A jointly-produced filing between Apple and Epic in its ongoing “Fortnite” courtroom saga reveals issues with discovery on both sides ahead of a case management conference, with each claiming the other isn’t providing the required documentation.
In the Joint Case Management Statement filed on Monday, in advance of the case management conference scheduled for October 19, Epic and Apple both have issues with how the other company is handling the discovery portion of the lawsuits. Each company accuses the other of being uncooperative in different ways.
In Epic’s portion of the statement, it accuses Apple of failing to provide all of the documentation it needs, namely that Apple’s list of custodians that documents are supplied about does not include two prominent figures in Apple’s history. Of the six people listed, Epic spotted that none of them are co-founder and late CEO Steve Jobs and current CEO Tim Cook.
Furthermore, Epic also claims Apple “repeatedly relied” on the two men during the two previous motion hearings. However, Apple countered by saying it didn’t rely on them, rather that it mentioned the two twice, referencing Tim Cook’s statement to the US House of Representatives Judiciary Committee and “an AppleInsider article quoting Steve Jobs.”
Apple also claims it has already provided Epic “with the 3.6 million documents” produced by Apple in its developer class action and consumer class action suits. Epic believes these documents should have been provided sooner.
On Epic’s side, it has already made “an initial production of more than 16,000 pages form the files of Timothy Sweeney,” the CEO of Epic. Apple counters by claiming Epic may have “cherry-picked” the documents that may “omit a significant amount of relevant materials.”
Apple also claims Epic received a third-party discovery request before it formed its lawsuit
Monroe reports 19 new COVID-19 cases over a seven-day period, public library offering children programming in October
MONROE – Monroe officials reported 19 new COVID-19 case over a seven-day period, which brings the total number of cases to 905, according to the Monroe Township Office of Emergency Management on Oct. 1.
The seven-day period was from Sept. 24-30. The new cases include two eight-year-old males, two 16-year-old males, an 18-year-old male, a 19-year-old female, a 20-year-old male, a 20-year-old female, two 22-year-old females, a 36-year-old male, a 42-year-old female, a 47-year-old male, a 49-year-old female, a 53-year-old male, a 67-year-old female, a 77-year-old male, a 77-year-old female, and an 86-year-old female.
Six additional cases were reported community-wide from May, July and August.
The township has lost 126 residents to COVID-19, 84 in long-term care facilities and 42 community-wide.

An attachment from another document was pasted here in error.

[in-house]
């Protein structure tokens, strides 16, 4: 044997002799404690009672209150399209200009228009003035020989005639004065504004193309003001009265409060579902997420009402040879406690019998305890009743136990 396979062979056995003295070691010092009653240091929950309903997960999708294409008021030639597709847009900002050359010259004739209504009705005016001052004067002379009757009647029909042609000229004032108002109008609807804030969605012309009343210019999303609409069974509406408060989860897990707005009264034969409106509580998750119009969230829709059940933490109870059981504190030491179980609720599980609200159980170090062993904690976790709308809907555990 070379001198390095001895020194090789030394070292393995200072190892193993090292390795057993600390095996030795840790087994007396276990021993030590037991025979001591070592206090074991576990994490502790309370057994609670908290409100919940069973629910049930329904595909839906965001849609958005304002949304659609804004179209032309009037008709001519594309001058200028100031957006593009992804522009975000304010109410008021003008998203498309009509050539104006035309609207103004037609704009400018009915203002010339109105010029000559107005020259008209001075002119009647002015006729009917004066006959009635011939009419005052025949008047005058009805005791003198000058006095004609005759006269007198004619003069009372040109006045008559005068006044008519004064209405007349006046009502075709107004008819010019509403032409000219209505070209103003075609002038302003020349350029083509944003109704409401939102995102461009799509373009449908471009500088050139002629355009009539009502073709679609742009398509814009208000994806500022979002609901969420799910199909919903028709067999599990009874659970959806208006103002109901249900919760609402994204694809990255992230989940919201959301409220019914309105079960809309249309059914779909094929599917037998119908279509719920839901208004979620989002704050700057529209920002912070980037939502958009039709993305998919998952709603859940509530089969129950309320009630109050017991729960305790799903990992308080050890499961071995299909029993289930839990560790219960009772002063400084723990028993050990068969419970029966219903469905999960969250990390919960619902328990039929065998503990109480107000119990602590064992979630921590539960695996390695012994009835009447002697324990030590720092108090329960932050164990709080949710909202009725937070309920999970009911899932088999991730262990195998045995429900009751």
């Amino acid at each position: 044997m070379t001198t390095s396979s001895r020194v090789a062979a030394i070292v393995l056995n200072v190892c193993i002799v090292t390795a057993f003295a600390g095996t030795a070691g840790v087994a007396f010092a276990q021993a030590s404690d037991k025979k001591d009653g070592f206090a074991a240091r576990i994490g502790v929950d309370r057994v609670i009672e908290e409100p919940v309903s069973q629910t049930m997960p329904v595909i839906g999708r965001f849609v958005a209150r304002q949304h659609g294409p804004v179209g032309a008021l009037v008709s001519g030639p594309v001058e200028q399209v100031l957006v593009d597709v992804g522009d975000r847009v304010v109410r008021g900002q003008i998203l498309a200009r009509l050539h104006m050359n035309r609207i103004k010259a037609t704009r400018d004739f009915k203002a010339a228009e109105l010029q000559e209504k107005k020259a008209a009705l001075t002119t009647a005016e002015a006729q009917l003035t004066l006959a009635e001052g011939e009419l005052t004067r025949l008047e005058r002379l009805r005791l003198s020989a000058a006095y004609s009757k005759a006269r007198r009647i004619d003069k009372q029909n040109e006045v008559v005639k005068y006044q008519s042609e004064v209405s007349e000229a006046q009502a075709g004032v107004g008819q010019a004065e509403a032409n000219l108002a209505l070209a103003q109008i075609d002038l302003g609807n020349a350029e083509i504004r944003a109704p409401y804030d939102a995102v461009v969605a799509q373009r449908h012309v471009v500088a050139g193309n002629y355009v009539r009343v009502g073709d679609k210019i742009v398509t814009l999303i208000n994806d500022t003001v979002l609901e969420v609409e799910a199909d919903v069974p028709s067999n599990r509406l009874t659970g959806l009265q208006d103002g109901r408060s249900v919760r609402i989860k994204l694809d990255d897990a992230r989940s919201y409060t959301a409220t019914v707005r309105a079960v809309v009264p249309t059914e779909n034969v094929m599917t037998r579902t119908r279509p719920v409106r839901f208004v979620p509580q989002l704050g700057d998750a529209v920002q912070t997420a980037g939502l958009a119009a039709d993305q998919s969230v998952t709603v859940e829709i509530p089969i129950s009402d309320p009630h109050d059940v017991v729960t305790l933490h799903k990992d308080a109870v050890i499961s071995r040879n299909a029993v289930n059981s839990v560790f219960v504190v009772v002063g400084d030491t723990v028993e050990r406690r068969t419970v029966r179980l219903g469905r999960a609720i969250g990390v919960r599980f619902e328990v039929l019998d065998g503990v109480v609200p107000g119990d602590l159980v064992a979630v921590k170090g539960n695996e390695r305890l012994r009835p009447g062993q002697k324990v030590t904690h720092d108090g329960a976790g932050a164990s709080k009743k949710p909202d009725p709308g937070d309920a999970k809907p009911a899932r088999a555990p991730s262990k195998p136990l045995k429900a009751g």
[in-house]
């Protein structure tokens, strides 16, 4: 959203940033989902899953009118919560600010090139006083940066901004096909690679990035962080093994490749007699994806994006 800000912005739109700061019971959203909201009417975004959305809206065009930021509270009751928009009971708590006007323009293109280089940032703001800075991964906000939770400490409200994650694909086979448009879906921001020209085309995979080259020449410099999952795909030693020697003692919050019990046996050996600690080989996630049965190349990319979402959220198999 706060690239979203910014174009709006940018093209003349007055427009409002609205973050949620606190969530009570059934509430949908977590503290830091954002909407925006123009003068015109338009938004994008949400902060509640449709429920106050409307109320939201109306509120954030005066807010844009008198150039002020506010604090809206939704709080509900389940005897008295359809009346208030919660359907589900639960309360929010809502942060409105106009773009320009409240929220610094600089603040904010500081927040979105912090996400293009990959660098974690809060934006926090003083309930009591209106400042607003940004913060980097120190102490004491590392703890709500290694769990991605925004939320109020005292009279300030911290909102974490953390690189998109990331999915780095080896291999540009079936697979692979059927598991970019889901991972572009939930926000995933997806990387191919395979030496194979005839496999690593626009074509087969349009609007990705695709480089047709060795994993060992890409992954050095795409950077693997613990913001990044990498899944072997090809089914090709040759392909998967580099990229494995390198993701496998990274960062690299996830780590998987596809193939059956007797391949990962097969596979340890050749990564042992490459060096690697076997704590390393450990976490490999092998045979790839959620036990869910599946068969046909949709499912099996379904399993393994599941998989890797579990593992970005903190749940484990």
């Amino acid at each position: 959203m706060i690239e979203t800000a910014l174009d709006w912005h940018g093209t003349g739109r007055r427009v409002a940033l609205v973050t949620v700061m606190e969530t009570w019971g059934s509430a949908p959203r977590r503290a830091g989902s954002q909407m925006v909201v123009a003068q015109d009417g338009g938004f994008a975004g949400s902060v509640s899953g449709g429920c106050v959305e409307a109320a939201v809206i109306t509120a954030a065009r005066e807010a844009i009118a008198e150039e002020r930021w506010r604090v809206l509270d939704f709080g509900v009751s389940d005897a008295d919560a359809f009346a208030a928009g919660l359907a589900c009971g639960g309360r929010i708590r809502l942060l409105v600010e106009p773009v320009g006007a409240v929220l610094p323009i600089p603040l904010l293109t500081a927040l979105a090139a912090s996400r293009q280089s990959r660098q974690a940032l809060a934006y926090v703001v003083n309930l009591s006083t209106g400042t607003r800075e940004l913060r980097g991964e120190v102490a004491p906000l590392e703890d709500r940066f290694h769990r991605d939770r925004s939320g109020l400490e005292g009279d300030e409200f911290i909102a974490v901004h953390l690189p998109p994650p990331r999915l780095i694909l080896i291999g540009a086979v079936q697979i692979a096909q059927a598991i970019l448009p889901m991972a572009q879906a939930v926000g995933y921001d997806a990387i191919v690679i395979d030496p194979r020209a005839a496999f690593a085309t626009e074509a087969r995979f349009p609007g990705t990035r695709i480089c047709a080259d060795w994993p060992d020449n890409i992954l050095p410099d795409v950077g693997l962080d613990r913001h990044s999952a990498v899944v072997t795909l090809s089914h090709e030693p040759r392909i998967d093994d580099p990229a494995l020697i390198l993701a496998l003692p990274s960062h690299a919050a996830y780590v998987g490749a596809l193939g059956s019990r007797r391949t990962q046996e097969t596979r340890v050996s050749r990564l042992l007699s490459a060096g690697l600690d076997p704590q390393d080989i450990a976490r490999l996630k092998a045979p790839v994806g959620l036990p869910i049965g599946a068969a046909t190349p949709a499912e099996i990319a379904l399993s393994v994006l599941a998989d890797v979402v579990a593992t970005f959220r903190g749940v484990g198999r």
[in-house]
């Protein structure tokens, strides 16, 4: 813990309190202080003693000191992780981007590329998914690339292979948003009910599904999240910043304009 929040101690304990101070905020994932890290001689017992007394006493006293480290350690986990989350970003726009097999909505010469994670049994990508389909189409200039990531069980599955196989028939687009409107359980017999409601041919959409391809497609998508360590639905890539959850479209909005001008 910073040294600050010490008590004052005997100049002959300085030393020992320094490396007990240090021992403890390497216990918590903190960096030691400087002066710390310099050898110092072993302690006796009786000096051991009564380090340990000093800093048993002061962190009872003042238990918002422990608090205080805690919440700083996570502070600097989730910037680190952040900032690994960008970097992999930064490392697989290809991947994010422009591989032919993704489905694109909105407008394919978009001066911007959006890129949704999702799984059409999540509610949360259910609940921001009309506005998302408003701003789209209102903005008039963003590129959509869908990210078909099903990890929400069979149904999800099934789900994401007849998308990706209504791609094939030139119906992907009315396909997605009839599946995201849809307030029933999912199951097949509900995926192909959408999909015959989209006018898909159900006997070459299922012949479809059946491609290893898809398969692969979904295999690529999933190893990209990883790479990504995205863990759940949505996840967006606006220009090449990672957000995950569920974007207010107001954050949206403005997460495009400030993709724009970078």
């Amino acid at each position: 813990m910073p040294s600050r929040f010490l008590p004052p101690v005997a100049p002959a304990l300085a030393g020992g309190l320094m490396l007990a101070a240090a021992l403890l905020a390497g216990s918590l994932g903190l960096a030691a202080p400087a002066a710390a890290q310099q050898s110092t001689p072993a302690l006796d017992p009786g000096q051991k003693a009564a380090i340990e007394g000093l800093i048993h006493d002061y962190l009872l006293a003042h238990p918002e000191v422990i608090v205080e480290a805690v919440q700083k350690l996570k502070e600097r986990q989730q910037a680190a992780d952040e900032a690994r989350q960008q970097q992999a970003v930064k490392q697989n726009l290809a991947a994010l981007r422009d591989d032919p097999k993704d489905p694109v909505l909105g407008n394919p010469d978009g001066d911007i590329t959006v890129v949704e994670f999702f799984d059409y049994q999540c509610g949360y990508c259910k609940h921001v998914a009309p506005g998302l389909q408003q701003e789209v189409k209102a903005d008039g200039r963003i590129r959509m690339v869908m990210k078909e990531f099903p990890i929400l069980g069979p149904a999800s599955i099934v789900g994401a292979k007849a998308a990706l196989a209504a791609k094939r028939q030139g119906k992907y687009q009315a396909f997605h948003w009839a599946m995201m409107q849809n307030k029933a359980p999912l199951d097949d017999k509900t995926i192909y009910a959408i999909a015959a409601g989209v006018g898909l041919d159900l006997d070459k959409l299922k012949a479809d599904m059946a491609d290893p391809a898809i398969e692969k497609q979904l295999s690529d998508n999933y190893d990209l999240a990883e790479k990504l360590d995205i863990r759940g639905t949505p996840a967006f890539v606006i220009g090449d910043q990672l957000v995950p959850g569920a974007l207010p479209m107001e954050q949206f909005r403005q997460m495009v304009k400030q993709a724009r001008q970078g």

There are 49 COVID-19 cases reported from the New Jersey Training School for Boys.
The Monroe Township Public Library reopened July 13. The library will offer limited “grab and go” services and will continue the convenient curbside pickup for those who prefer it.
The library is open four nights per week. Monday through Thursday from 9:30 a.m. to 7 p.m. and Friday, 9:30 a.m. to 4 p.m.
Curbside hours will continue on Monday, Wednesday, Friday from 11 a.m. to 3 p.m. and Tuesday and Thursday from 3 p.m. to 7 p.m. Effective Sept. 8, curbside hours will be expanded Monday, Wednesday, Friday from 11 a.m. to 4 p.m. and Tuesday and Thursday from 11 a.m. to 7 p.m.
Designated senior library hours are from 9:30-11 a.m. on Monday, Wednesday and Friday.
On Sept. 12, the library resumed Saturday hours from 10 a.m. to 4 p.m. and on Sept. 8, the library’s bookmobile went back on the road making contactless deliveries. Requests, which will be limited to 10 items, must be made in advance via email at [email protected] For more
Holding a public event during a time of mandated silence by the U.S. Securities and Exchange Commission can make for an awkward affair. Nonetheless, social resale platform Poshmark pressed on to hold its eighth annual conference for its community of sellers on Friday and Saturday.
The goal of PoshFest is to energize the community of “seller stylists” and showcase upcoming and recently launched features. But as the company dished on its latest tools, along the way it also wound up providing notable context for its upcoming initial public offering.
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As founder and chief executive officer Manish Chandra made clear, the company is in a state of constant development. And its moves over the past year have positioned the platform as a blend of some of the top retail trends of the moment. Beyond the company’s core premise of socially driven resale, it moved into short videos and doubled down on reselling, sustainability and intelligence-driven personalization and recommendations.
Poshmark may be a nine-year-old company, but it’s as if someone stirred together the current trends and just baked them to produce this platform.
A recent report from CB Insights may put a finer point on it. The “State of Retail Tech H1’20” examined investment momentum in the first half of the year, and found that investors are particularly keen on social commerce start-ups and resale platforms, among other areas, including businesses that can answer the elevated need for data connections across stores and online.
Now consider Poshmark’s offerings, as discussed at PoshFest: Its new “Just Picked” feature uses a machine learning, artificial intelligence engine to scan listings and match them to specific shoppers for personalized collections. This spring, the company introduced short video-driven Posh Stories, so sellers can demo products and engage people in new ways — whether that’s